SEATTLE – The Makah Tribe in northwest Washington will make its case starting tomorrow in federal court in Seattle as to why they should be able to resume hunting a limited number of gray whales for ceremonial and subsistence purposes.
The tribe, which has an historic tradition as whale hunters, is asking for a waiver of the Marine Mammal Protection Act to be permitted to take 2-3 whales per year.
Opposing them in court will be wildlife advocates including Sea Shepherd, The Animal Welfare Institute and Peninsula Citizens for the Protection of Whales.
The tribe does have a significant supporter on their side who will advocate for their case. A representative from the NOAA Fisheries will speak tomorrow on their behalf.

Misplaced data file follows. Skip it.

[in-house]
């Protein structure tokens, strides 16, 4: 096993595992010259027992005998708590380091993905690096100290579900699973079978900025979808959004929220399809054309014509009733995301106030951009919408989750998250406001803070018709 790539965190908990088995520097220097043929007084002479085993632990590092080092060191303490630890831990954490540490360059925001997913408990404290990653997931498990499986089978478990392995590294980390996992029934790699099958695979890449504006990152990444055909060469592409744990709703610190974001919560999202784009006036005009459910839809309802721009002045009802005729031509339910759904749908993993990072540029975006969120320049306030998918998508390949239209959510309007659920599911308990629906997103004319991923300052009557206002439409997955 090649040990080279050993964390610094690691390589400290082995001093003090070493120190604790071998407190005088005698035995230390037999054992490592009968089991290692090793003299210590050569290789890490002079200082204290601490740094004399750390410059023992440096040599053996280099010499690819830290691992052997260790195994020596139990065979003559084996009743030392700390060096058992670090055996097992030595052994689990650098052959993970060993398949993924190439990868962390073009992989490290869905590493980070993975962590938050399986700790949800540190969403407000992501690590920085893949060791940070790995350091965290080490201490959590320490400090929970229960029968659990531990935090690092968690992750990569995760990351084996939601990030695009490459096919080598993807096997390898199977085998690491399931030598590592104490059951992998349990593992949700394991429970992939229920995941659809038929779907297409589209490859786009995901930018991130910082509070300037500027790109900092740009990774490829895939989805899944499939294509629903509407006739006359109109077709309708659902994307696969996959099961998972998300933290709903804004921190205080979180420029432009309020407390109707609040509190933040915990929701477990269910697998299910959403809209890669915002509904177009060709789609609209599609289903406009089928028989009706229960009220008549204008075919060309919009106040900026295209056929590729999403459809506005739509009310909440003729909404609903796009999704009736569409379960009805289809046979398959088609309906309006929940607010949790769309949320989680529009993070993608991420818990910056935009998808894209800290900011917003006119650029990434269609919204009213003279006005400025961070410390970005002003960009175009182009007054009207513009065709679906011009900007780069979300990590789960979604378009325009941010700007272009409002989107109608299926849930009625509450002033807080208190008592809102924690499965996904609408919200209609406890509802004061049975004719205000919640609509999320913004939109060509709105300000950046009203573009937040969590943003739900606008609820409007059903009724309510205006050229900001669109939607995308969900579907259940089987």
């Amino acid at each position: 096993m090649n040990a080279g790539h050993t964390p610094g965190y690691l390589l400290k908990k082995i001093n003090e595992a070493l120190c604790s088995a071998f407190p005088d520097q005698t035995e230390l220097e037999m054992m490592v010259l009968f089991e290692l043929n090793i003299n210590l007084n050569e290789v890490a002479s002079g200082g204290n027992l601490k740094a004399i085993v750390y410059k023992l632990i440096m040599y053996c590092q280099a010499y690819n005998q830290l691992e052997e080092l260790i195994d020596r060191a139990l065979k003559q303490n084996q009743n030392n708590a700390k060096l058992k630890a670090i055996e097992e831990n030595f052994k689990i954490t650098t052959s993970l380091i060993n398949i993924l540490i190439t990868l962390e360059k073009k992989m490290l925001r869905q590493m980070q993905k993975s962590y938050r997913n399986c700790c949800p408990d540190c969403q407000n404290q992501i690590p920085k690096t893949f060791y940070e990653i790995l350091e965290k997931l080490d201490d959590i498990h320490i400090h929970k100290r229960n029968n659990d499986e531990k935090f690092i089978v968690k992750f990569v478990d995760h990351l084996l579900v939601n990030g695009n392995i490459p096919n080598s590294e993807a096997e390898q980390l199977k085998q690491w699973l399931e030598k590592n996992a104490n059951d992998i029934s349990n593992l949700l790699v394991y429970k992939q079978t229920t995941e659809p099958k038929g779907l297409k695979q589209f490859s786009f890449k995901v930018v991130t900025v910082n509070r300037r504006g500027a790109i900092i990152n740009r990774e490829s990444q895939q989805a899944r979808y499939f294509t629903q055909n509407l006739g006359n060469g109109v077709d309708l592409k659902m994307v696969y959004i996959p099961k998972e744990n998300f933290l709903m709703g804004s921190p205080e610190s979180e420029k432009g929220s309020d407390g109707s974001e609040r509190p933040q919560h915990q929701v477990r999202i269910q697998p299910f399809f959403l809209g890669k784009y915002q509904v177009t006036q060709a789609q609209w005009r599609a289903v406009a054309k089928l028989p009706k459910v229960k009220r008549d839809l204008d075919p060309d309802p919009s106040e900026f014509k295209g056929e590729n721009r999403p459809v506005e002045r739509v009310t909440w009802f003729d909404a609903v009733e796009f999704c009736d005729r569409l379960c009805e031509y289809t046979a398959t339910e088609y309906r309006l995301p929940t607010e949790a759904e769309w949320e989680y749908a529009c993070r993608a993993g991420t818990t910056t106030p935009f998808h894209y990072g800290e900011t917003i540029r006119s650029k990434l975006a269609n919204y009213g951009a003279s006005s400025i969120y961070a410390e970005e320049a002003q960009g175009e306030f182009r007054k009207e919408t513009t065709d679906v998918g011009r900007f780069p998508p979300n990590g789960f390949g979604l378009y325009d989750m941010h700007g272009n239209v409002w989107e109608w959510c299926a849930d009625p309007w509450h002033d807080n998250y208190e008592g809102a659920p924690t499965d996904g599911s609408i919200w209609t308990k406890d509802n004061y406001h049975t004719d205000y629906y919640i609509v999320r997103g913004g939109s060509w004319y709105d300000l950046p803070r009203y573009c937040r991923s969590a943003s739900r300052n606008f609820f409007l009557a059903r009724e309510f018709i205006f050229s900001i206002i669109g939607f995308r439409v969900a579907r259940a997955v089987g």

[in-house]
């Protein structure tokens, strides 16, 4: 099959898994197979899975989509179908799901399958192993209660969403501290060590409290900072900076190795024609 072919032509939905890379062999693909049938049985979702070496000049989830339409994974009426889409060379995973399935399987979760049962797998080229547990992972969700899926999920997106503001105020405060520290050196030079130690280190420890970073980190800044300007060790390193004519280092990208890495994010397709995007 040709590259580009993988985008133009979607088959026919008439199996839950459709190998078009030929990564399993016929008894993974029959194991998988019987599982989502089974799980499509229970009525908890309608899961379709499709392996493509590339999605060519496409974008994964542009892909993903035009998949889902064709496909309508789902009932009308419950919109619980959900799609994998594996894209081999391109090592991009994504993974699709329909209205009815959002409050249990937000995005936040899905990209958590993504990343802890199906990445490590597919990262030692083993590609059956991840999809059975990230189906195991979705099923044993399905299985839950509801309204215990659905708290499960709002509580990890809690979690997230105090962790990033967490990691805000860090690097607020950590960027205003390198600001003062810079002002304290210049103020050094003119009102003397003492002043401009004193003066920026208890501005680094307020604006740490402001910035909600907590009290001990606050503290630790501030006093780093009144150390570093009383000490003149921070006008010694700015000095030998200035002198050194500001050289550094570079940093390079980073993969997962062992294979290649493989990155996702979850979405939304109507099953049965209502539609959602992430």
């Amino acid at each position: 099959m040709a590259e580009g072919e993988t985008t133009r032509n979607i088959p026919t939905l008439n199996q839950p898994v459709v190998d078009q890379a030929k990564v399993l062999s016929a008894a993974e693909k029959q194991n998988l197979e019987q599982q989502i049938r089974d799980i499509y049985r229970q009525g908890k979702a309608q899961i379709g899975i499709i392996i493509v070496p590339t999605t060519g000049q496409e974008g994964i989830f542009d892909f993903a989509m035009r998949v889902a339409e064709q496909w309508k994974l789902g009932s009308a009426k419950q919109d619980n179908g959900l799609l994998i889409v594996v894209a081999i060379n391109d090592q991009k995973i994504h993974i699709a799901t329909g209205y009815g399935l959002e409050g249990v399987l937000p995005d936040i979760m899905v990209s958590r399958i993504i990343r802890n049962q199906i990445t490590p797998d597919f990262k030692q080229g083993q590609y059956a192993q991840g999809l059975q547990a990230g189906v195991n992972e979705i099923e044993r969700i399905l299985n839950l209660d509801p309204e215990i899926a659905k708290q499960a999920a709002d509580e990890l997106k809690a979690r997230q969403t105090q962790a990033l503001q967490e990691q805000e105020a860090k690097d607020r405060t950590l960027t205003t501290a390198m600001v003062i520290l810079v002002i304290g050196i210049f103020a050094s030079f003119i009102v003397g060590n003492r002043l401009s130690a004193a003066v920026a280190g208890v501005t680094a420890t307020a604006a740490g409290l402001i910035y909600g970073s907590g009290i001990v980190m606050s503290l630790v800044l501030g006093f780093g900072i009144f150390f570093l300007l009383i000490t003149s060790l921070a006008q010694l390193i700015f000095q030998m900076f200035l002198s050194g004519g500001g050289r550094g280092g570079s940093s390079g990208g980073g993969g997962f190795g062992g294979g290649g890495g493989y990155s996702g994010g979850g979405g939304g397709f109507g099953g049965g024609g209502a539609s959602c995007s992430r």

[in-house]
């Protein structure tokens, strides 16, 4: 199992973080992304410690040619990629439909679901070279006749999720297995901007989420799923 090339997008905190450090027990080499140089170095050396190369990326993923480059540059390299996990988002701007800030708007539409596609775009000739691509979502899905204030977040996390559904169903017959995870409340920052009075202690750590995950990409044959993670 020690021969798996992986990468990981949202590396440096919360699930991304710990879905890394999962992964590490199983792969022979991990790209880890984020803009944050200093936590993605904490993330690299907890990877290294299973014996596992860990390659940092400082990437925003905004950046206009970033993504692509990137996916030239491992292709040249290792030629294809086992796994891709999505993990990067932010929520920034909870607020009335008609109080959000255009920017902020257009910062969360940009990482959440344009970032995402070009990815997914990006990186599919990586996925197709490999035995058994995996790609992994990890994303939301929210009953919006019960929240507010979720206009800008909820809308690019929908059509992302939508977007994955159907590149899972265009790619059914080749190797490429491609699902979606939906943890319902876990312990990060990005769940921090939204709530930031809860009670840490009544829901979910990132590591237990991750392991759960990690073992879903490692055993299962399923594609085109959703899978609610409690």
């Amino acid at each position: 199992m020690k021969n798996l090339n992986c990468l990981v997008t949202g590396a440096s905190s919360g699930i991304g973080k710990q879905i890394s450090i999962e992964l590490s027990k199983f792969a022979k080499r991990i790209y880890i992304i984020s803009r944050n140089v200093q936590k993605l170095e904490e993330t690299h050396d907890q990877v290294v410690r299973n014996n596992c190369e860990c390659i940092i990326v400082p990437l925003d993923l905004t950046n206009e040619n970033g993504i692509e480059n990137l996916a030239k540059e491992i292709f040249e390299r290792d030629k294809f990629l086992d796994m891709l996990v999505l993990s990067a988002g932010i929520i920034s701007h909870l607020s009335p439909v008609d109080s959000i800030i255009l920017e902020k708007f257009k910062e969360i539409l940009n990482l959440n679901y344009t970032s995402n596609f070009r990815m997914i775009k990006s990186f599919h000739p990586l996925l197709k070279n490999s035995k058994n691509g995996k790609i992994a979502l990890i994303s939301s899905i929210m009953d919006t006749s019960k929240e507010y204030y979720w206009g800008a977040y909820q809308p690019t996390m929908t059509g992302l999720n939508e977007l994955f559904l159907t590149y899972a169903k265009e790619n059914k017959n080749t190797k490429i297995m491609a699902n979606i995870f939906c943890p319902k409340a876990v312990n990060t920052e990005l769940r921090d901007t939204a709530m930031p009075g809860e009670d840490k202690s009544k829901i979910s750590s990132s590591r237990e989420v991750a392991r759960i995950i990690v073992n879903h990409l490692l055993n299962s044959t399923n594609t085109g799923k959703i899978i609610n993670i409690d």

NOAA Public Affairs Officer Michael Milstein explains.
“That is the case. NOAA has proposed to provide them that waiver to allow the hunt to take place. We’ve gone through very detailed planning and description of the proposed regulations that would govern a hunt. And in addition the tribe has that…their treaty provides the right to hunt whales, and so that’s a factor as well.”
Milstein says his agency will tell the court that gray whale populations are healthy and would not affected by a limited hunt of 2-3 whales per year.
The hearing is expected to last about a week and a decision is expected within a few weeks after that.